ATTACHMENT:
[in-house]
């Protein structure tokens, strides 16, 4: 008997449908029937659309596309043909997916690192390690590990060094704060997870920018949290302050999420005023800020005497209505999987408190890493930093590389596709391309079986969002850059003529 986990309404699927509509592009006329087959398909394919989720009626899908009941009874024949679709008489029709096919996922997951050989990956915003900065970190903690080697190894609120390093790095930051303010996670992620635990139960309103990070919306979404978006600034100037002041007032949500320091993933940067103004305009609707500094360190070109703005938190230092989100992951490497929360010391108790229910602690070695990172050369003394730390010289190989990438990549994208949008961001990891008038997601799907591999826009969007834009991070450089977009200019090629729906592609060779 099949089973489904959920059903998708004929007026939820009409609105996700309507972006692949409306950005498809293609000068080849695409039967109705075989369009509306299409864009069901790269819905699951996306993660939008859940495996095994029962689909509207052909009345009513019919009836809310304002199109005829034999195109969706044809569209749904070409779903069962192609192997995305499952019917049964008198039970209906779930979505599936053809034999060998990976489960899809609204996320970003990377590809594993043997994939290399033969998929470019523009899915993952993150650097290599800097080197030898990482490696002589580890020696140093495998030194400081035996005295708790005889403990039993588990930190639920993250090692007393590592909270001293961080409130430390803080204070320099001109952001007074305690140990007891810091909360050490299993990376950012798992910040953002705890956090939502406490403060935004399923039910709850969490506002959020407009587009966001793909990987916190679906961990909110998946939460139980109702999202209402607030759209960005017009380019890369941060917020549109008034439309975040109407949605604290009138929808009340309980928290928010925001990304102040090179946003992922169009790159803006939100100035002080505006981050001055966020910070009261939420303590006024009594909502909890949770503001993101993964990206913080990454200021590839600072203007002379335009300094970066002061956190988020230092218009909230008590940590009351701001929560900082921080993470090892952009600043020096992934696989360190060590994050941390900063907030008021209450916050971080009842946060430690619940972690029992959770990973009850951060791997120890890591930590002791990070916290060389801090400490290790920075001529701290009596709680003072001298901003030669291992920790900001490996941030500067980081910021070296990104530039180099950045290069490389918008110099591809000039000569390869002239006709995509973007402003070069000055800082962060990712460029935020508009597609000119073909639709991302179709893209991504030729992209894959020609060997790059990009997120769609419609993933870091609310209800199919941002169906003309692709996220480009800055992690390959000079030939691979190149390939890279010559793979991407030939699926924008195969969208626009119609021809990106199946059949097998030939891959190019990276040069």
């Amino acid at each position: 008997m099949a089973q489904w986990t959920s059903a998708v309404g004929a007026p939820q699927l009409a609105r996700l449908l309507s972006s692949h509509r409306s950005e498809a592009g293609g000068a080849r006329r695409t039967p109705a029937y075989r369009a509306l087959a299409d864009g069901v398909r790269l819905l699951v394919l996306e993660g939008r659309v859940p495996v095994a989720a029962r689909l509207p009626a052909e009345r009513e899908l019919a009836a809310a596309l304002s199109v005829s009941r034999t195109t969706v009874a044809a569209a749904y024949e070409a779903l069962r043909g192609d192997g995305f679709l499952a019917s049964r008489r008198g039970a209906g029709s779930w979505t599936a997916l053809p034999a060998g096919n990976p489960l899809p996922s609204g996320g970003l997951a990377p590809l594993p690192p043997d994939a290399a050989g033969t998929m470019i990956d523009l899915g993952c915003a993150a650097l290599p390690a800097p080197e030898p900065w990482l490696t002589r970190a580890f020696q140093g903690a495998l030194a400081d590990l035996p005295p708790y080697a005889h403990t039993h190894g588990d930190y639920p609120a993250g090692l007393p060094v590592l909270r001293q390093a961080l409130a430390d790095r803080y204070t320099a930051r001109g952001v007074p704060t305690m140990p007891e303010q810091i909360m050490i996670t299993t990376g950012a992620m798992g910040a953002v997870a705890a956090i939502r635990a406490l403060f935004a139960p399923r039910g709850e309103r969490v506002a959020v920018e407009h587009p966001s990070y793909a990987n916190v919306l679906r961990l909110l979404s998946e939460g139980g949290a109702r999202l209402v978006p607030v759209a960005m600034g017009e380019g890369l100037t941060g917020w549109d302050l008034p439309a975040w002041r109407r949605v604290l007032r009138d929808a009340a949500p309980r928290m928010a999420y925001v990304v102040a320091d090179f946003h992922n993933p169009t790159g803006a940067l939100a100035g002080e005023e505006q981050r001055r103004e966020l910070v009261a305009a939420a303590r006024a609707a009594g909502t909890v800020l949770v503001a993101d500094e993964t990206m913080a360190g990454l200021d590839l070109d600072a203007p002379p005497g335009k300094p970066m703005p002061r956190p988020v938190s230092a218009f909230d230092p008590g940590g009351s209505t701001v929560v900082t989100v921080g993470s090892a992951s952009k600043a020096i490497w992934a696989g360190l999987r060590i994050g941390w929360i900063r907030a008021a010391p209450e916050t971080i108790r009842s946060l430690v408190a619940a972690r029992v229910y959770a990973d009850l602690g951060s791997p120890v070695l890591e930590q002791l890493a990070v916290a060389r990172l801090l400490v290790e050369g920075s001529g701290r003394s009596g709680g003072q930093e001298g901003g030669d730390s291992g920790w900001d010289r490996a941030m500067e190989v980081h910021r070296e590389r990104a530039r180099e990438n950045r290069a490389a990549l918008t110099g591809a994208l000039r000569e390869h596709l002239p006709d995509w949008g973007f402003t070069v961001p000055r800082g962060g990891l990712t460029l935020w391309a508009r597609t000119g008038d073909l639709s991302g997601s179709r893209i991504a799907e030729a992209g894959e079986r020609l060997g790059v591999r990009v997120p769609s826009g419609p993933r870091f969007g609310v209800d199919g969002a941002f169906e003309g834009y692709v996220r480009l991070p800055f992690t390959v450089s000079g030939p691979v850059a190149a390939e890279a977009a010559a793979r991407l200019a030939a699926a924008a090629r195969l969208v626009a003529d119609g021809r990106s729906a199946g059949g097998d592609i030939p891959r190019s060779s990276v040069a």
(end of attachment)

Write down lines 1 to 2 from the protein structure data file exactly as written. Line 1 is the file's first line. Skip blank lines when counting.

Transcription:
[in-house]
């Protein structure tokens, strides 16, 4: 008997449908029937659309596309043909997916690192390690590990060094704060997870920018949290302050999420005023800020005497209505999987408190890493930093590389596709391309079986969002850059003529 986990309404699927509509592009006329087959398909394919989720009626899908009941009874024949679709008489029709096919996922997951050989990956915003900065970190903690080697190894609120390093790095930051303010996670992620635990139960309103990070919306979404978006600034100037002041007032949500320091993933940067103004305009609707500094360190070109703005938190230092989100992951490497929360010391108790229910602690070695990172050369003394730390010289190989990438990549994208949008961001990891008038997601799907591999826009969007834009991070450089977009200019090629729906592609060779 099949089973489904959920059903998708004929007026939820009409609105996700309507972006692949409306950005498809293609000068080849695409039967109705075989369009509306299409864009069901790269819905699951996306993660939008859940495996095994029962689909509207052909009345009513019919009836809310304002199109005829034999195109969706044809569209749904070409779903069962192609192997995305499952019917049964008198039970209906779930979505599936053809034999060998990976489960899809609204996320970003990377590809594993043997994939290399033969998929470019523009899915993952993150650097290599800097080197030898990482490696002589580890020696140093495998030194400081035996005295708790005889403990039993588990930190639920993250090692007393590592909270001293961080409130430390803080204070320099001109952001007074305690140990007891810091909360050490299993990376950012798992910040953002705890956090939502406490403060935004399923039910709850969490506002959020407009587009966001793909990987916190679906961990909110998946939460139980109702999202209402607030759209960005017009380019890369941060917020549109008034439309975040109407949605604290009138929808009340309980928290928010925001990304102040090179946003992922169009790159803006939100100035002080505006981050001055966020910070009261939420303590006024009594909502909890949770503001993101993964990206913080990454200021590839600072203007002379335009300094970066002061956190988020230092218009909230008590940590009351701001929560900082921080993470090892952009600043020096992934696989360190060590994050941390900063907030008021209450916050971080009842946060430690619940972690029992959770990973009850951060791997120890890591930590002791990070916290060389801090400490290790920075001529701290009596709680003072001298901003030669291992920790900001490996941030500067980081910021070296990104530039180099950045290069490389918008110099591809000039000569390869002239006709995509973007402003070069000055800082962060990712460029935020508009597609000119073909639709991302179709893209991504030729992209894959020609060997790059990009997120769609419609993933870091609310209800199919941002169906003309692709996220480009800055992690390959000079030939691979190149390939890279010559793979991407030939699926924008195969969208626009119609021809990106199946059949097998030939891959190019990276040069």